• What is each emotion's job?

Throughout the movie we come to see the vital role that each of the emotions play. Even Sadness, who is often neglected by the other emotions, comes to play an integral role in Riley’s adjustment to her new life. Our emotions are like a thermometer, alerting us to something important. At home, brainstorm each emotion’s job is in your life.

  • Who’s driving right now?

Each character in the film has a go-to controller of their emotional command system. For Riley, this is Joy. Because each emotion has a job, it is important to listen to them all in balance. We don’t always have to listen only to sadness or only to fear or only to joy, let each emotion have their voice. Throughout the day, check in with yourself and ask “Who is driving right now?”

  • Develop a new emotional language.

In our culture we don’t use very many feeling words. “How are you” is more of a greeting than a question expecting a response. Now that you have noted the importance of each emotion, it’s time to practice identifying & sharing feeling moments. Make this fun -- maybe use Uno or create color cards, be creative!  Each time you play a special card, share a moment when you felt the emotion correlating to that color: sad, angry, joyful, fearful or disgusted. With older kids, you may even share complex emotions where two or more emotions co-exist in one feeling.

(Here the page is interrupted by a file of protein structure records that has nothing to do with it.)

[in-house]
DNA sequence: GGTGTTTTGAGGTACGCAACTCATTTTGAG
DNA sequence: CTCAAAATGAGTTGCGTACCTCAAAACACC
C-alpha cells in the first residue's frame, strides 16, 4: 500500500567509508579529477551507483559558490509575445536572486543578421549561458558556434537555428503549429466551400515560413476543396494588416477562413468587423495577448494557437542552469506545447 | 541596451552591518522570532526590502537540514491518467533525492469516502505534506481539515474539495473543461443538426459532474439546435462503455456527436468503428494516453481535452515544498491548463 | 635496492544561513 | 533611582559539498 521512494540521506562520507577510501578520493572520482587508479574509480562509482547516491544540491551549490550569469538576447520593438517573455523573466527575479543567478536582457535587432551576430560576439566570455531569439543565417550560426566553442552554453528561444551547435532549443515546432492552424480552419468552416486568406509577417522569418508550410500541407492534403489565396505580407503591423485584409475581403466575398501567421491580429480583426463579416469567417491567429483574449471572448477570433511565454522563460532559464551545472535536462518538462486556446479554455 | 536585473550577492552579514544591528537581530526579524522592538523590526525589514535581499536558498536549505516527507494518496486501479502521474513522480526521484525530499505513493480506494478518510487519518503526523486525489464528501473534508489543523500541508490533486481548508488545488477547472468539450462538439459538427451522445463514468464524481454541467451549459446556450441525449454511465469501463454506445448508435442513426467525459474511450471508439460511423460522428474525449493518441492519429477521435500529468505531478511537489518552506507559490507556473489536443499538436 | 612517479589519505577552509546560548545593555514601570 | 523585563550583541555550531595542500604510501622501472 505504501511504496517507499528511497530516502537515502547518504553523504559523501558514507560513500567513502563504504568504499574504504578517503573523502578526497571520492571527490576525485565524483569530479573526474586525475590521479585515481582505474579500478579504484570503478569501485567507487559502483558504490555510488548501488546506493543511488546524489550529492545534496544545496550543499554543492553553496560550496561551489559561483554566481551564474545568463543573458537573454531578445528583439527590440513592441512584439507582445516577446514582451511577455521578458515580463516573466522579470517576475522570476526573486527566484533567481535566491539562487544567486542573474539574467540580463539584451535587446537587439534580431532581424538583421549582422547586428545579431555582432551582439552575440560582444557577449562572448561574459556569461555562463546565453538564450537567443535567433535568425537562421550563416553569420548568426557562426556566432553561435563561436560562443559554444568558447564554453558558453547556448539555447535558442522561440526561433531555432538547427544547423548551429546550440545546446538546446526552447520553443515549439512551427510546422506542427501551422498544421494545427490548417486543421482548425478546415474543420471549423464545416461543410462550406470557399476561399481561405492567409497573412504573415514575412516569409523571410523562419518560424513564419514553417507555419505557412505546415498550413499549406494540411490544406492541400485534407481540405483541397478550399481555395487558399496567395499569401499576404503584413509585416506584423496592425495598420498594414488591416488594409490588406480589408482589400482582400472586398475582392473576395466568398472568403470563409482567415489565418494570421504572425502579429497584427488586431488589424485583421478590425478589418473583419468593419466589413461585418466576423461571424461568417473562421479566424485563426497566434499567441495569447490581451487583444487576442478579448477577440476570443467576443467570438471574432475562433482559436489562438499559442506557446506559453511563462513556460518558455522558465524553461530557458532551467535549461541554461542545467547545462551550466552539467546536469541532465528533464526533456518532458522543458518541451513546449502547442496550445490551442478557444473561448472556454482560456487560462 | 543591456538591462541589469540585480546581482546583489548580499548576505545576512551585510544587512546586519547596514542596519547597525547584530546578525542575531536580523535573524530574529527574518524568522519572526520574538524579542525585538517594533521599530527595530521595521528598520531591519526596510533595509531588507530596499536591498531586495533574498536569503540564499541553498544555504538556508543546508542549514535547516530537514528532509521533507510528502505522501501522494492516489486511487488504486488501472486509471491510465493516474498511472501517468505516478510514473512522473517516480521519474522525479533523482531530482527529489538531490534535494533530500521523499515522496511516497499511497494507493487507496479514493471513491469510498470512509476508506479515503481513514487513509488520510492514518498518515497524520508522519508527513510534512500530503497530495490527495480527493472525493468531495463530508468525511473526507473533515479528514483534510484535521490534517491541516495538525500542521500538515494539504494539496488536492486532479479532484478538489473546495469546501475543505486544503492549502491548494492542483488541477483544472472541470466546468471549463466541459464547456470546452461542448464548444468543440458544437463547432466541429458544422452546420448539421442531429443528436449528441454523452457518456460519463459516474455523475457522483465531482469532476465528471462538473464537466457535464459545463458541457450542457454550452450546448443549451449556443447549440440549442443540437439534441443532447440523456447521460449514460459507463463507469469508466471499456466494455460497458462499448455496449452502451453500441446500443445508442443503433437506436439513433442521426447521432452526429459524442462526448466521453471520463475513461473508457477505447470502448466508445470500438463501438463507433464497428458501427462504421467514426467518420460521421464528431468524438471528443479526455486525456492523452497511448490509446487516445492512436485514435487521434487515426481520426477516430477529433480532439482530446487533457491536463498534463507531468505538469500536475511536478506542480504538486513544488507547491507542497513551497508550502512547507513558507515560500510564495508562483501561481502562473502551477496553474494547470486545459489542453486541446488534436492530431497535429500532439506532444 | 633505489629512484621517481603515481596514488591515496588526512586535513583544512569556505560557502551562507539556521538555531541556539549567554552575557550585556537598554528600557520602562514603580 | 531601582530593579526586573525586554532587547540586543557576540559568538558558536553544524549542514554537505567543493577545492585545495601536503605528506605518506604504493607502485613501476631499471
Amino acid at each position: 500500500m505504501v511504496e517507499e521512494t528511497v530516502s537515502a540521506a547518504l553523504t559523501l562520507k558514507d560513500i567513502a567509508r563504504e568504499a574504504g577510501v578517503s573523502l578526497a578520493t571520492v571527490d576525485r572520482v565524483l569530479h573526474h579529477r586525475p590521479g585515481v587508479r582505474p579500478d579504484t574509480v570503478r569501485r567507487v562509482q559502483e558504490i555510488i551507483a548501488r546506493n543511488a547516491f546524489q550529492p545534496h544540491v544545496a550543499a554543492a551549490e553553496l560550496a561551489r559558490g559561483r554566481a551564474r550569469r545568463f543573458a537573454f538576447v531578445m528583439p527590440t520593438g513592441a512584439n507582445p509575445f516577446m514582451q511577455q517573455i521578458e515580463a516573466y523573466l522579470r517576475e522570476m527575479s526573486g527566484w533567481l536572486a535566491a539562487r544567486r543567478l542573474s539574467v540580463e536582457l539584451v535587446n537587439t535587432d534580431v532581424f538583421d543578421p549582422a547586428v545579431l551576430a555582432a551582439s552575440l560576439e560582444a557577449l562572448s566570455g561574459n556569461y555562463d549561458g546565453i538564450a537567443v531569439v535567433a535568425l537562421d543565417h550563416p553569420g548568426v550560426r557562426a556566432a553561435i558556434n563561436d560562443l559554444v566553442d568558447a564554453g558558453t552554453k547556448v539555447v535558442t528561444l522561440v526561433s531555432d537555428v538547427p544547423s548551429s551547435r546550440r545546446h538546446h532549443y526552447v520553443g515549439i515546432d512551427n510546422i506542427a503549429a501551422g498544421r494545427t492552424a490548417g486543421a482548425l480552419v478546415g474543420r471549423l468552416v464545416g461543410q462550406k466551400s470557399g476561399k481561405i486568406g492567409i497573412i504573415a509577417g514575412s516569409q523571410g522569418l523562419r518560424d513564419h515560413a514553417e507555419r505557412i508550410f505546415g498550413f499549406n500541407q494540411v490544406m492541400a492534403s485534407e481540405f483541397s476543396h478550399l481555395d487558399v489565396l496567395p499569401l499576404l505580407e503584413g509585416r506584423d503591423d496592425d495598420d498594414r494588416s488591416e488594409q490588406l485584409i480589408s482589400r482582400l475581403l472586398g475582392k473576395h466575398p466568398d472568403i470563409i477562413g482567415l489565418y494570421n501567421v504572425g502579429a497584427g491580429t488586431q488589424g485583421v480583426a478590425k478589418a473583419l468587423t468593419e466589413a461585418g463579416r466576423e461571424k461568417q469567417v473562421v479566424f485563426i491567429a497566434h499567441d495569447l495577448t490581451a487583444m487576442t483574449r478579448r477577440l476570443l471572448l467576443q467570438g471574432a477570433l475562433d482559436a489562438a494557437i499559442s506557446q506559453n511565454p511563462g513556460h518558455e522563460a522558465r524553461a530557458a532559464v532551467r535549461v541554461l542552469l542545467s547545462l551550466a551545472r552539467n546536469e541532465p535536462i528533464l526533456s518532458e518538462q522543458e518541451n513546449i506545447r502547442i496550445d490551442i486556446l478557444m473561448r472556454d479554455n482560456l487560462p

• What are your personality islands?

Riley has 4 main personality islands (family, friends, hockey, & goofy islands) formed from important core memories. Ask your family for a tour of their personality islands, asking “what is most important to you here? What memories come up on this island?” For extra fun, pull out some art supplies and draw each island.